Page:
Dr. Fu Manchu
Real Name: Fu Manchu
Identity/Class: Normal human employing chemical means to extend his lifespan
Occupation: Leader of the Si-Fan cult
Affiliations: The Si-Fan, Fah Lo Suee
Enemies: Sir Denis Nayland Smith, Dr.Petrie, Scotland Yard
Known Relatives: Fah Lo Suee (daughter)
Aliases: The Devil Doctor, the Celestial One
Base of Operations: China; when based in Britain, he generally uses the Limehouse district of London
First Appearance: "The Zayat Kiss" (The Story-Teller, October 1912)
Powers/Abilities: Fu Manchu is a master of both ancient mystical abilities and modern scientific advances. Utilizing a magic drug called the Elixir Vitae, Fu Manchu has retained youth and strength despite his advanced age. He can hypnotize (almost) anyone he looks in the eyes.
History: Sax Rohmer's Devil Doctor. "Imagine a person, tall, lean and feline, high-shouldered, with a brow like Shakespeare and a face like Satan, a close-shaven skull, and long, magnetic eyes of the true cat-green. Invest him with all the cruel cunning of an entire Eastern race, accumulated in one giant intellect, with all the resources of science past and present, with all the resources, if you will, of a wealthy government--which, however, already has denied all knowledge of his existence. Imagine that awful being, and you have a mental picture of Dr. Fu-Manchu, the yellow peril incarnate in one man."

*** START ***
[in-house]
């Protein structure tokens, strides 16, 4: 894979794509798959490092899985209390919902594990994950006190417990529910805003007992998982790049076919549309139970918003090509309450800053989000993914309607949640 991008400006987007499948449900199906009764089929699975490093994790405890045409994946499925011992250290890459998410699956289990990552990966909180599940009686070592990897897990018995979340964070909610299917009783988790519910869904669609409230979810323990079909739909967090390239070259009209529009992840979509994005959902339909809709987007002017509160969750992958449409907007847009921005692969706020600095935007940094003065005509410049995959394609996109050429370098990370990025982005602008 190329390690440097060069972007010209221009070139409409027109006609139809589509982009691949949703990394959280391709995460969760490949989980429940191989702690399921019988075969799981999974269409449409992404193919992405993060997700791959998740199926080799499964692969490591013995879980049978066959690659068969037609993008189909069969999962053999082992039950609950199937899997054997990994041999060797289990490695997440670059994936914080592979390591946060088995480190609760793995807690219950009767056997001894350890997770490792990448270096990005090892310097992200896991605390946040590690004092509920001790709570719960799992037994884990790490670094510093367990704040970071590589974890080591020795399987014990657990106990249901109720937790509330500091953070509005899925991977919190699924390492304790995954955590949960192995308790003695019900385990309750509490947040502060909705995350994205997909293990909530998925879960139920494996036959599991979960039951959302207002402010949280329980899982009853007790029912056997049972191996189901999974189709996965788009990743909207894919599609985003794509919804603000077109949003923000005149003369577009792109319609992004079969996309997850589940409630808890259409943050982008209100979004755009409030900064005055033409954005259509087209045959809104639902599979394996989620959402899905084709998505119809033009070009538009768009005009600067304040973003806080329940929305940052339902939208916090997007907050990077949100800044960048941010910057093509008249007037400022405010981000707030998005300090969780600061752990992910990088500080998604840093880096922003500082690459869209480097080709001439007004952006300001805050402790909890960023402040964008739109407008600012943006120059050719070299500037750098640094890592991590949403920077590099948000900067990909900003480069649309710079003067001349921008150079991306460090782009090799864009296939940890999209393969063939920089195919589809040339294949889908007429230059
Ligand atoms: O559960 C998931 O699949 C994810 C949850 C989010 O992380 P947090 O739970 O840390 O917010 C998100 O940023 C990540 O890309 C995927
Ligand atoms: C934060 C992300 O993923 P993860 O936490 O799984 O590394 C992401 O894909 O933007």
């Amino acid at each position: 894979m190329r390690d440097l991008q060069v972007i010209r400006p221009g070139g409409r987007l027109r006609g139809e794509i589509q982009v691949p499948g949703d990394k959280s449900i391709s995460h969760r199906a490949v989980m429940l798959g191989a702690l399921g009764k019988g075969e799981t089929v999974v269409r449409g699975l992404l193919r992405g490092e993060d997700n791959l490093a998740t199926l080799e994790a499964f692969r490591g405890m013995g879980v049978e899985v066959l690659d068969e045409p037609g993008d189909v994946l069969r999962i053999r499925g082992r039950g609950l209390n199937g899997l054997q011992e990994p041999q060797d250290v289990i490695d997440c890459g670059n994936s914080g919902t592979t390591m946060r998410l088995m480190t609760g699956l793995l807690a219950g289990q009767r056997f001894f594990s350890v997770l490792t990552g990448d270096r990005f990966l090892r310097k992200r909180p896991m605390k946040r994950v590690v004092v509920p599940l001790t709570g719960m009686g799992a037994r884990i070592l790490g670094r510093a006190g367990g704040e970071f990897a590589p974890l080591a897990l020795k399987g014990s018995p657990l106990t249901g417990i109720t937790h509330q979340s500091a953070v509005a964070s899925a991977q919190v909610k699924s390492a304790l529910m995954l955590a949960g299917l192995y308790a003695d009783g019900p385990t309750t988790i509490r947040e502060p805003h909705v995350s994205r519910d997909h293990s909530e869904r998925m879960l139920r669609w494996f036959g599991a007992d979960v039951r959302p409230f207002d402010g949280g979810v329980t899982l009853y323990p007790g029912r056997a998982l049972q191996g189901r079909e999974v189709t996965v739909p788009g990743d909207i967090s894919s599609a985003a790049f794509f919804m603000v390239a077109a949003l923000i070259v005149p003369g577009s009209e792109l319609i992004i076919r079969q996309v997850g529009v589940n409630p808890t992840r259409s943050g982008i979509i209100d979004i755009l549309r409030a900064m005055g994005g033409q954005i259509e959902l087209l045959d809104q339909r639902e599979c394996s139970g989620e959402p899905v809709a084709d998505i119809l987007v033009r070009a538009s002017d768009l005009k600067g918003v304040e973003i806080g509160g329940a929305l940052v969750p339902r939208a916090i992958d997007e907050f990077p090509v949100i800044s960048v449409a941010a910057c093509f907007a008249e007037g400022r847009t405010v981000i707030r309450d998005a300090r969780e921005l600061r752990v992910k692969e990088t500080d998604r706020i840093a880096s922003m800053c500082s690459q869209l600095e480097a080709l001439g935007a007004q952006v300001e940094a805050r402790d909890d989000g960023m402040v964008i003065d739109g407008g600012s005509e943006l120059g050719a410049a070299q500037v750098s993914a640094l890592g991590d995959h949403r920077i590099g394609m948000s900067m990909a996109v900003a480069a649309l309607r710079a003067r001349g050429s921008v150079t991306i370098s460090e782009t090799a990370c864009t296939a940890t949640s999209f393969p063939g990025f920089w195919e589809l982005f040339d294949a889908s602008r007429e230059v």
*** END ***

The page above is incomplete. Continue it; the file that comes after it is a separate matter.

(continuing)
-- Nayland Smith to Dr. Petrie, The Insidious Dr. Fu Manchu
Fu Manchu is an oriental mastermind who wishes to destroy the Western world and remake it in the glorious image of the east, with him as the absolute ruler. As well as having an incredible intellect to help him achieve this goal, he also has the fanatical loyalty of the Si-Fan, a Chinese cult, his deadly daughter Fah Lo Suee, and an indomitable will; arrayed against him is Sir Denis Nayland-Smith, a British agent. Time and again over several decades they clash, with Smith's ingenuity always inevitably thwarting the Devil Doctor's plans at the last possible moment.